Jesse Flis

From Wikipedia, the free encyclopedia
Jump to navigation Jump to search
Jesse Flis
Jesse Flis at the 2009 Polish Festival.jpg
Jesse Flis seen here in September 2009
Member of Parliament
for Parkdale—High Park (2nd time)
In office
Preceded byAndrew Witer
Succeeded bySarmite Bulte
Member of Parliament
for Parkdale—High Park (1st time)
In office
Preceded byYuri Shymko
Succeeded byAndrew Witer
Personal details
Jesse Philip Flis

(1933-11-15) November 15, 1933 (age 85)
Fosston, Saskatchewan
Political partyLiberal Party of Canada
ResidenceToronto, Ontario

Jesse Philip Flis (born November 15, 1933) is a former Canadian politician. He served in the House of Commons of Canada from 1979 to 1984, and from 1988 to 1997, as a member of the Liberal Party of Canada.

Life and career[edit]

Flis was born in Fosston, Saskatchewan, he took his Bachelor of Arts degree at the University of Toronto, and received a Master of Education from the Ontario Institute for Studies in Education. He worked as an educator and school principal, and was a member of the Toronto Board of Education from 1956 to 1979. Flis was also a founding director of Operation Go Home (Toronto Branch), and is the recipient of a Gold Award from the Canadian Polish Congress.

He was first elected to the House of Commons in the 1979 election, defeating Progressive Conservative candidate Yuri Shymko by seventy-four votes in the Toronto riding of Parkdale—High Park; the Progressive Conservatives under Joe Clark won a minority government in this election, and Flis served as a member of the Official Opposition in the parliament which followed.

The Clark government was subsequently defeated on a motion of non-confidence, and another federal election was called for 1980. Flis was re-elected over Progressive Conservative candidate Andrew Witer by 5,097 votes, as the Liberals won a majority government under Pierre-Elliott Trudeau, he served as parliamentary secretary to the Minister of Transport from 1982 to 1984. Flis supported John Turner's successful bid for the party leadership in 1984 (Globe and Mail, 21 June 1986).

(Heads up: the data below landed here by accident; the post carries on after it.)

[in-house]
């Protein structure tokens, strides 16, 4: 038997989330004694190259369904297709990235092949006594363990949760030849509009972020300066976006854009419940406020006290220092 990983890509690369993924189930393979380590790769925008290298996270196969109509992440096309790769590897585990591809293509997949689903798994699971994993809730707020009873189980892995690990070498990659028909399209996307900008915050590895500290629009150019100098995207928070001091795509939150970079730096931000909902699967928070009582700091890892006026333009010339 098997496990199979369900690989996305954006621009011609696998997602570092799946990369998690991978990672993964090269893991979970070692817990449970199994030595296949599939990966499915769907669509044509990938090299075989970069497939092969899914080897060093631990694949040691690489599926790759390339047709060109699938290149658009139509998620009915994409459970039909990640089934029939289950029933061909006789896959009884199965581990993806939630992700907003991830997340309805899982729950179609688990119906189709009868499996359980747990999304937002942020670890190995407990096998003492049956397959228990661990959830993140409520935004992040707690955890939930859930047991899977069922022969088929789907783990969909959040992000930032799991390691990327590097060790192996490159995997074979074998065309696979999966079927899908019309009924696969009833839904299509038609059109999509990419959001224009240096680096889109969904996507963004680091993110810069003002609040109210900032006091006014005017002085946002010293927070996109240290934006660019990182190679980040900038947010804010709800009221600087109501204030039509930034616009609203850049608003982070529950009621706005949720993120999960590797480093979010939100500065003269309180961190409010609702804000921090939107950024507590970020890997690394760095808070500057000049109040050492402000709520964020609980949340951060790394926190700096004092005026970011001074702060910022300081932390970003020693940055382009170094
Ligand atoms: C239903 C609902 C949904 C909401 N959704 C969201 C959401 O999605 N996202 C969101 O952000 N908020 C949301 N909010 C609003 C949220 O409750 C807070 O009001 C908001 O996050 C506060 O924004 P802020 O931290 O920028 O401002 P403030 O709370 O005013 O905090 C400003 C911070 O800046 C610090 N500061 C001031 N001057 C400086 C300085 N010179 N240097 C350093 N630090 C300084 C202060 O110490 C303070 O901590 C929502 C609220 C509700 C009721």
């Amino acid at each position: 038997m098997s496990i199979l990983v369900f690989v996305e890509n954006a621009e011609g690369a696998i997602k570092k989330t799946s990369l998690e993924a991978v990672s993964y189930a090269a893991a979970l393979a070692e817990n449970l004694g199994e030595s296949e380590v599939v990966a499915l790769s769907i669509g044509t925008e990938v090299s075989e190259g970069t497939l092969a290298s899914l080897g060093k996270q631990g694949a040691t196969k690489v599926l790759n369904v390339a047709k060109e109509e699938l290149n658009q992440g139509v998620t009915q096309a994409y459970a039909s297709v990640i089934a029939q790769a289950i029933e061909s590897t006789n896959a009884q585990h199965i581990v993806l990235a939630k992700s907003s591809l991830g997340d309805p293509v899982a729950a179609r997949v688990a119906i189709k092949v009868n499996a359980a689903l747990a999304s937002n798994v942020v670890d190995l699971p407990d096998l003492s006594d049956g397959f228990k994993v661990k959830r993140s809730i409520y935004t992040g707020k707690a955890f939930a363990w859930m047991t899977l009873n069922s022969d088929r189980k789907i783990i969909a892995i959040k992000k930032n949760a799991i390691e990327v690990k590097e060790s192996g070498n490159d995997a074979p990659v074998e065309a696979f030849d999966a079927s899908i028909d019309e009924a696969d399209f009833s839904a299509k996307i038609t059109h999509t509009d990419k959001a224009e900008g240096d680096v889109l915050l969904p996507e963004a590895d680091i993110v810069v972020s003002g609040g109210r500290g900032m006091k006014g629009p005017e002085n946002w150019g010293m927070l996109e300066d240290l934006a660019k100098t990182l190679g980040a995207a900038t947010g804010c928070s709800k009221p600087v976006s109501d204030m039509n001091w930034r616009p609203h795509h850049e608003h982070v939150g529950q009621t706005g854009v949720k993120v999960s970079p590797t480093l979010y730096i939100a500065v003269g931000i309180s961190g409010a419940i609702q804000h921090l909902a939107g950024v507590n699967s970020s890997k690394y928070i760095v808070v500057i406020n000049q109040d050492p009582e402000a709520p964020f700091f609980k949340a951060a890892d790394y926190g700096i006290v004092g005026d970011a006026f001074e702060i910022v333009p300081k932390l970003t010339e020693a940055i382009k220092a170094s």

The Progressive Conservatives won a majority government under Brian Mulroney in the 1984 election, and Flis lost his seat to Witer by 1,460 votes, he served as Coordinator of Special Education for Toronto's Secondary Schools between 1984 and 1988, and defeated Witer by 3,196 votes in the 1988 election to return as a parliamentarian. He supported Paul Martin's bid for the Liberal Party leadership in 1990 (Toronto Star, 22 May 1990).

The Liberals returned to power in the 1993 election after nine years in opposition, and Flis was re-elected by a landslide in Parkdale—High Park. After his victory, he commented "I'd like nothing better than to be in cabinet where you can not only make decisions, but implement them" (Toronto Star, 26 October 1993), he was not appointed to cabinet, however, and instead served as parliamentary secretary to the Secretary of State for External Affairs from 1993 to 1995, and to the Minister of Foreign Affairs from 1995 to 1996. He did not seek re-election in 1997.

Flis endorsed Dalton McGuinty's bid to lead the Liberal Party of Ontario in 1996 (Canada Newswire, 19 August 1996).

Chapters dedicated to Jesse Flis were included in:

  • Aleksandra Ziolkowska-Boehm: "Dreams and Reality", Toronto 1984, ISBN 0-9691756-0-4;
  • Aleksandra Ziolkowska-Boehm: Kanada, Kanada..., Warszawa 1986, ISBN 83-7021-006-6;
  • Aleksandra Ziolkowska-Boehm: "Korzenie są polskie", Warszawa 1992, ISBN 83-7066-406-7;
  • Aleksandra Ziolkowska-Boehm: "The Roots Are Polish", Toronto, ISBN 0-920517-05-6.


External links[edit]